The Supreme Court in Abu Dhabi where the case of the 94 Emiratis, accused of threatening national security and forming a clandestine organisation, is being heard. Image Credit: Courtesy: UAE Ministry of Justice/Gulf News Archives

Abu Dhabi: The State Security Court is set to give a ruling on Tuesday in the biggest court hearing in the UAE’s history, legal sources said.

The verdict will be final and may not be appealed, the sources said.

The magnitude of the “sedition trial” is reflected in the fact that for the first time in the country’s history a group of 94 Emiratis are on trial for belonging to an illegal organisation and plotting to overthrow the government, the sources explained.

The trial, which began in March, is part of a crackdown on sedition and belonging to Egypt’s Muslim Brotherhood.

Last month, the UAE said it would put on trial 30 more Emiratis and Egyptians accused of setting up an illegal branch of the Muslim Brotherhood.

The UAE’s constitution states that justice is the basis of government, which allows fairness, integrity and transparency to be entrenched in the judiciary, said Dr Hadef Al Daheri, Minister of Justice.

“In performing their duties, judges are independent and are influenced only by the rule of law and their own conscience,” Al Daheri said, quoting the country’s constitution.

Al Daheri was speaking to Gulf News on the eve of the verdict.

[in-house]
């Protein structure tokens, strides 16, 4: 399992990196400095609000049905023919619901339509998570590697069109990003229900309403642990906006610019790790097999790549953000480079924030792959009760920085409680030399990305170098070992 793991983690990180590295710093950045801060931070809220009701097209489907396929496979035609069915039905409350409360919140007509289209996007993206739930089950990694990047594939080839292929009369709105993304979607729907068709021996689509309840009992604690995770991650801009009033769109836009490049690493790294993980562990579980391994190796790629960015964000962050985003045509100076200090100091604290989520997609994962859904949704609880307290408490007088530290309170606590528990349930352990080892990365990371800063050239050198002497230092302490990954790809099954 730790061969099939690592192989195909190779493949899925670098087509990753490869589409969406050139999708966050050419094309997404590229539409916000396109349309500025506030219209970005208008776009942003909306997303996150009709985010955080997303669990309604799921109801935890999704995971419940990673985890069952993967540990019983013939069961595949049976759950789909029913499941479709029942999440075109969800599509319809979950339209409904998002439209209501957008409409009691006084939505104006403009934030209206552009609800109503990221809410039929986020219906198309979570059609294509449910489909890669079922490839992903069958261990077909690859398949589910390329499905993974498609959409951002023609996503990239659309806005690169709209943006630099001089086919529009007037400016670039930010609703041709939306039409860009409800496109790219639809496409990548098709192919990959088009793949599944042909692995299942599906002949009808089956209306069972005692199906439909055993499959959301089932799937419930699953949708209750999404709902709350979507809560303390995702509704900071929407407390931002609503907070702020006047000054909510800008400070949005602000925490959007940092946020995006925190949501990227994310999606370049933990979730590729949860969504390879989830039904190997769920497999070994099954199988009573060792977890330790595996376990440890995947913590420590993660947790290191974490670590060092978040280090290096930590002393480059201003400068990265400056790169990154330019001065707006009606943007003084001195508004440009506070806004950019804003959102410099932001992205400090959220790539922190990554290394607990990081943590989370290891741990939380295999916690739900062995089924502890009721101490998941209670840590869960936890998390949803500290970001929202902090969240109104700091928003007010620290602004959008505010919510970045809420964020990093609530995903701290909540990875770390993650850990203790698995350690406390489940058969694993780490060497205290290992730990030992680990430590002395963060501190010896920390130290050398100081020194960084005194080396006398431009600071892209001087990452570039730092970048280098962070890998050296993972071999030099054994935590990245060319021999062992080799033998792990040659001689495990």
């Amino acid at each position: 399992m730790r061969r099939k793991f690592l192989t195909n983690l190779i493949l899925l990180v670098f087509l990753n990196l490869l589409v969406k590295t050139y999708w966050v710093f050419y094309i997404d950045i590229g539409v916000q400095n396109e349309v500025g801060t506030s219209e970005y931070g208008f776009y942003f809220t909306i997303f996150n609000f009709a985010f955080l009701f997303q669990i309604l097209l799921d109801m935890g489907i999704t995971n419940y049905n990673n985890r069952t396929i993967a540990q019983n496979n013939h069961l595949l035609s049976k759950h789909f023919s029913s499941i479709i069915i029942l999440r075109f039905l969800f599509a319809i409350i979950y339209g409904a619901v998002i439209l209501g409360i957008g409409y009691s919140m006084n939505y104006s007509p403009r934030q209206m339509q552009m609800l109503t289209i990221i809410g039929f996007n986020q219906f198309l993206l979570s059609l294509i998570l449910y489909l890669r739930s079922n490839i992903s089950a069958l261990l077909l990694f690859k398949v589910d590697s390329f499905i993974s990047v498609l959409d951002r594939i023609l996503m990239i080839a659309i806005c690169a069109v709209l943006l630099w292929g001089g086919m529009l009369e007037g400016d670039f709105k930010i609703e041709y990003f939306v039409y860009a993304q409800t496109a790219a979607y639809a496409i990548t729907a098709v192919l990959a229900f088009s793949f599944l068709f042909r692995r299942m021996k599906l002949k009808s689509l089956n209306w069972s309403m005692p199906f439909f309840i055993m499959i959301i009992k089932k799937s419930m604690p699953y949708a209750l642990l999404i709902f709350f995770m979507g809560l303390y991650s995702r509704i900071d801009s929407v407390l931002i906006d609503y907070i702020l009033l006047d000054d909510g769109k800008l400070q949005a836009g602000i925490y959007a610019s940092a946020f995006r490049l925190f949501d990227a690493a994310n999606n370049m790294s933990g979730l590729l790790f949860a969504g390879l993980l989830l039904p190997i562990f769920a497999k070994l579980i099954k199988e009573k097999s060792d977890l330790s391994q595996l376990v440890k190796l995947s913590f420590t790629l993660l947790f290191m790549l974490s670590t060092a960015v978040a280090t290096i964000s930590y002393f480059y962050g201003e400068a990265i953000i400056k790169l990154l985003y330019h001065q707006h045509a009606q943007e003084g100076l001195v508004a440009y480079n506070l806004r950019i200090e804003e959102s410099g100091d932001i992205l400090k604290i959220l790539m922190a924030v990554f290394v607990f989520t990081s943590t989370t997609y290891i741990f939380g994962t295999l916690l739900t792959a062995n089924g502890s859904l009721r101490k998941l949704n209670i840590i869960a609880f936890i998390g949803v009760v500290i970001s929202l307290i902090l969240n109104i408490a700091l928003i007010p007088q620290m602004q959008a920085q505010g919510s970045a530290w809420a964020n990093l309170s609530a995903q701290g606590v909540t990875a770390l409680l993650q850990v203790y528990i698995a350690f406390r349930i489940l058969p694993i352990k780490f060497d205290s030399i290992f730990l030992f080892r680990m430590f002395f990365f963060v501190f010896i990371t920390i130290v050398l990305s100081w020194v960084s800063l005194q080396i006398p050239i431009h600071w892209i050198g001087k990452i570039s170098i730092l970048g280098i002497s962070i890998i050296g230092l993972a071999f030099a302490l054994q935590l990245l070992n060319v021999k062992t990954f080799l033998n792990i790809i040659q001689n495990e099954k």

The case, being held in the State Security Court at the Federal Supreme Court in Abu Dhabi, will ultimately decide the fate of the alleged members of the Al Islah organisation, which is affiliated with the Egypt-based Muslim Brotherhood.

Al Daheri said the legal system of the UAE is in line with international laws that lead to the achievement of justice and the rule of law.

The minister said the UAE’s justice system leads the Middle East and North Africa in the rule of law according to the World Justice Project’s Rule of Law Index 2012-2013, which testifies to the great progress attained by the country’s criminal justice system.

Countries are judged by the non-profit group World Justice Project (WJP) on eight factors: fundamental rights, limits on government powers in the legal system, the absence of corruption, order and security, open government, regulatory enforcement, access to civil justice and effective criminal justice.

In all of these areas the UAE scored more highly than the other six Middle Eastern and North African countries studied – Egypt, Iran, Jordan, Lebanon, Morocco and Tunisia.

The index said the UAE is safe from crime and violence (ranking fifth in the world) and the civil court system is efficient and relatively independent. “Public institutions in the country are relatively well developed and free of corruption (ranking twenty-third globally), and government officers are held accountable for misconduct,” the index said.

However, Al Daher said, this is not enough as we aspire to become one of the world’s best countries in the rule of law in line with the UAE’s Vision 2021.

Al Daheri said the country’s legal system ensures that there is fairness across the board for those involved in the legal system, whether defendants, plaintiffs, or others. “The UAE’s justice system ensures that defendants are guaranteed fair trail without any interference by other authorities, respect of their human rights and the right to be presumed innocent until proved guilty.”

The UAE leaders, he said, are committed that laws of the country are on a par with those of advanced countries to secure fairness, transparency and independence.